One thing that makes this work particularly enjoyable to read is its vivid attention to characters. The book spends the time discussing the character and personality and behavior of people like John Armstrong and French Ambassador to Russia Caulaincourt and Russian Emperor Alexander (and his relatives). Unsurprisingly, though, the vast majority of attention is paid to John Quincy Adams and his English-born wife Louisa, both of whom shine as sympathetic characters. John Quincy Adams struck me as immensely easy to understand and personally relate to in his scholarly nature, his love of books, his moral rectitude combined with a tender heart that sometimes shone despite his extreme commitment to duty and propriety and honesty. Even his occasionally awkward moments as well as his odd and quirky interests strike the reader (if one is a similarly quirky and awkward reader, at least) as endearing. Louisa, likewise, is shown as a capable and intelligent woman, albeit one whose life was marred by poor health, a somewhat anxious and fretful nature, and deep depression springing from her frequent miscarriages, the loss of a dear and sweet daughter at a tender age, and long separation from her family. In the hands of a less sympathetic writer, Louisa could easily have appeared as a shrew or a nag, but in the hands of Cook, she appears to be a genuine soul as well with immense capabilities and internal strength to deal with her difficult life.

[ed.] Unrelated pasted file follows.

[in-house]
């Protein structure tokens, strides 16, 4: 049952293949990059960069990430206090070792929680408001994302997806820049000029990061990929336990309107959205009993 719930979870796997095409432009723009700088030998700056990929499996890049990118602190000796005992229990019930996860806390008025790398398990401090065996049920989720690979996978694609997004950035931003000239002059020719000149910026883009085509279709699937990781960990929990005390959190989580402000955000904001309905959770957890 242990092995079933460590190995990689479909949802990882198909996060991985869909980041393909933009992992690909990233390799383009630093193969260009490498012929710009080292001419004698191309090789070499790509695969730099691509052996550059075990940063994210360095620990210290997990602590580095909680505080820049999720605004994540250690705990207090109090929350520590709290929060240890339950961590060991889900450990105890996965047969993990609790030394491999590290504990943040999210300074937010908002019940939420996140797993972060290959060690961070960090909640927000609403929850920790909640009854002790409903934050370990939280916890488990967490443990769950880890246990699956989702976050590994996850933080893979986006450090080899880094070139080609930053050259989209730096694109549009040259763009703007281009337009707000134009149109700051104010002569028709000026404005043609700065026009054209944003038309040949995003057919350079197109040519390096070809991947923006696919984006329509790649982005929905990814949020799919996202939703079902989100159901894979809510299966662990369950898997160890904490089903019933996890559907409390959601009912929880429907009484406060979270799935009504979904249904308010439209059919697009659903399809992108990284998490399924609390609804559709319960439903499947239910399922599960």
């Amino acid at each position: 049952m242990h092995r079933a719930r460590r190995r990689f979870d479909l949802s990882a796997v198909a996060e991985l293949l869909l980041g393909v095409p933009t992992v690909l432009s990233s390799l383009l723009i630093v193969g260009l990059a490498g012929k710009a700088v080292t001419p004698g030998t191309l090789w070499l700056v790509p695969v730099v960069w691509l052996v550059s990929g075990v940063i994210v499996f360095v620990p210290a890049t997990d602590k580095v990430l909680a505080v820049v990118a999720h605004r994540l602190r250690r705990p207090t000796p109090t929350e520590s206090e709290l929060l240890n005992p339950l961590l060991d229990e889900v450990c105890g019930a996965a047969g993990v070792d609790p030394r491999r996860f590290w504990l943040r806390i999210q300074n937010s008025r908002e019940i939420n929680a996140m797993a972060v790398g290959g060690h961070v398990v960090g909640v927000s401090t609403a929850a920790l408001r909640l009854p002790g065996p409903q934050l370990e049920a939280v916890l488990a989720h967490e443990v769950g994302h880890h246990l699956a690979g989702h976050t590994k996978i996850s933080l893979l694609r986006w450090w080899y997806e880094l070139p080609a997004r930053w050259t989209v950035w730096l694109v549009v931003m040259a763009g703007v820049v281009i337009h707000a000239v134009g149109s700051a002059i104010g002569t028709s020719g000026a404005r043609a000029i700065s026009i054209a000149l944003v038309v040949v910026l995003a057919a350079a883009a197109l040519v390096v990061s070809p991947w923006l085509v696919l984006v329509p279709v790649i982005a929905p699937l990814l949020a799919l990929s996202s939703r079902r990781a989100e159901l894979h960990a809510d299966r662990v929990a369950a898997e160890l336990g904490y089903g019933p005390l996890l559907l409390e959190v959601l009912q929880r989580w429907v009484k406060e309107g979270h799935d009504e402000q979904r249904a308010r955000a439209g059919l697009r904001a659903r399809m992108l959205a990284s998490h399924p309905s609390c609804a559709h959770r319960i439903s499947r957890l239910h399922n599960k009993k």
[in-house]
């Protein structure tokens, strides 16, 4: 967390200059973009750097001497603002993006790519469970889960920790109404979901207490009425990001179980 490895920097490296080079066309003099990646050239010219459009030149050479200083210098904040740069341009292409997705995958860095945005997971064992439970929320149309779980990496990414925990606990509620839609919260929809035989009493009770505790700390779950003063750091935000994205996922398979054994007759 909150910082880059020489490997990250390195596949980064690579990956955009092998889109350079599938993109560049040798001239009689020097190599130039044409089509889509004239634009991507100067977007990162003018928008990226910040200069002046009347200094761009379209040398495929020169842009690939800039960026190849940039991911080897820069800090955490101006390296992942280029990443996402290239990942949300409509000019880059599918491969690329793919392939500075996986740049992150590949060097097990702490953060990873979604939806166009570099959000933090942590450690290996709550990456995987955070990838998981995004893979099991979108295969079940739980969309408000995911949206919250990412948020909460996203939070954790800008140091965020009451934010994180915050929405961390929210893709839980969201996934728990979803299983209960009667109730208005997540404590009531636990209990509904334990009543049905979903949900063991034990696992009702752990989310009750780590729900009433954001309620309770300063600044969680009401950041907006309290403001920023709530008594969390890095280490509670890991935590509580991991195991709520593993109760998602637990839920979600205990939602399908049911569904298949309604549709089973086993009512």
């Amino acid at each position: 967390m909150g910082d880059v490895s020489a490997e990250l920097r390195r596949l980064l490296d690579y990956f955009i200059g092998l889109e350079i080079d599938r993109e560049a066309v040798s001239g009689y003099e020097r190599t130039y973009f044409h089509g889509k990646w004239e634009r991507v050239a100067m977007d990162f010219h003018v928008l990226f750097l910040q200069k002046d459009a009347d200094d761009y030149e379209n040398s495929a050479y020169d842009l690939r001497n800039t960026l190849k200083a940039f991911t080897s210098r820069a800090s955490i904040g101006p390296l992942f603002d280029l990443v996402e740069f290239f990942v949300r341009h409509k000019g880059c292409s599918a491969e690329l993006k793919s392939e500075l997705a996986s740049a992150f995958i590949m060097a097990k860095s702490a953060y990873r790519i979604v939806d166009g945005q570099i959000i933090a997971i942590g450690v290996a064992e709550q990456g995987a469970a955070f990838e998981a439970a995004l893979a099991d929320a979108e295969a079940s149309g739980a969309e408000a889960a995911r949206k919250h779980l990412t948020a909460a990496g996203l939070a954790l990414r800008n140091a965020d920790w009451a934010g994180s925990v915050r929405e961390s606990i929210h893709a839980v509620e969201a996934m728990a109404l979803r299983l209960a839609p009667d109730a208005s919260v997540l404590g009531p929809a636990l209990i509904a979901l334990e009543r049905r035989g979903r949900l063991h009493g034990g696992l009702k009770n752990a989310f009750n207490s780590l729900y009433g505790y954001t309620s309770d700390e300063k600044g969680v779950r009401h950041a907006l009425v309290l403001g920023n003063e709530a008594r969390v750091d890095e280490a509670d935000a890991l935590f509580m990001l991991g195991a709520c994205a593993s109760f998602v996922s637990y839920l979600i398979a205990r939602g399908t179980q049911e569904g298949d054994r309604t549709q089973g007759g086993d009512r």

American Phoenix is clearly a work of its time, given that it spends almost as much time talking about Louisa Adams’ toilette and the flirtations of her sister Kitty (one of the many nods this historical work explicitly pays to the writing of Jane Austen) as it does about the more momentous diplomatic work of her husband. It is simply shocking to modern sensibilities to realize that the fate of treaties and of relations between nations could depend upon such matters as the elegance of one’s finery, one’s attendance at royal and elite social functions, and one’s knowledge of the right door to exit after an obscure religious festival. This book manages to convey the contrast between elite life and the grim and unpleasant life of the commoners of Russia, Prussia, and other places in the course of this work. Likewise, this work shows the economic appeal of free trade with America and the financial issues that influenced the decisons of nations, even apart from their political ideologies or personalities. These concerns with women and business and the life of commoners show this history as a work of the present day, whereas previous generations would have focused more clearly on elite matters of high politics and personality. Nevertheless, for those who are interested in these matters, or at least can tolerate the sometimes embarassingly open discussion of women’s health issues that take place in these pages, this book richly rewards those readers who come to it with some awareness of early 19th century history, diplomacy, biblical and Greco-Roman cultural references, and a love of Jane Austen novels. That audience should be wide, and appreciative of this work.